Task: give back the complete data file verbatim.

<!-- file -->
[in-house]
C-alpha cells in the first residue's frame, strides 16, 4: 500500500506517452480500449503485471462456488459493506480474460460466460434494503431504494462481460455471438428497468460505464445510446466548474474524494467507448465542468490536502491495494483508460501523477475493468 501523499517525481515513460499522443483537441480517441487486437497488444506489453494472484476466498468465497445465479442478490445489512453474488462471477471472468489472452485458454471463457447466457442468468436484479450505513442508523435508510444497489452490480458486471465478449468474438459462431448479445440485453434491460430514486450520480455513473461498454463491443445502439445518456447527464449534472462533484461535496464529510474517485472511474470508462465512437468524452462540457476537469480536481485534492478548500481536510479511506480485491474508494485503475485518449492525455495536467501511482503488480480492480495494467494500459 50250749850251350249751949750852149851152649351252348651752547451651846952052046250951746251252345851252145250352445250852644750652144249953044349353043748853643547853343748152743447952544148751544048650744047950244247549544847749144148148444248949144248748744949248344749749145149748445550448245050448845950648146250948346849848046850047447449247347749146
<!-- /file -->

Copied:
[in-house]
C-alpha cells in the first residue's frame, strides 16, 4: 500500500506517452480500449503485471462456488459493506480474460460466460434494503431504494462481460455471438428497468460505464445510446466548474474524494467507448465542468490536502491495494483508460501523477475493468 501523499517525481515513460499522443483537441480517441487486437497488444506489453494472484476466498468465497445465479442478490445489512453474488462471477471472468489472452485458454471463457447466457442468468436484479450505513442508523435508510444497489452490480458486471465478449468474438459462431448479445440485453434491460430514486450520480455513473461498454463491443445502439445518456447527464449534472462533484461535496464529510474517485472511474470508462465512437468524452462540457476537469480536481485534492478548500481536510479511506480485491474508494485503475485518449492525455495536467501511482503488480480492480495494467494500459 50250749850251350249751949750852149851152649351252348651752547451651846952052046250951746251252345851252145250352445250852644750652144249953044349353043748853643547853343748152743447952544148751544048650744047950244247549544847749144148148444248949144248748744949248344749749145149748445550448245050448845950648146250948346849848046850047447449247347749146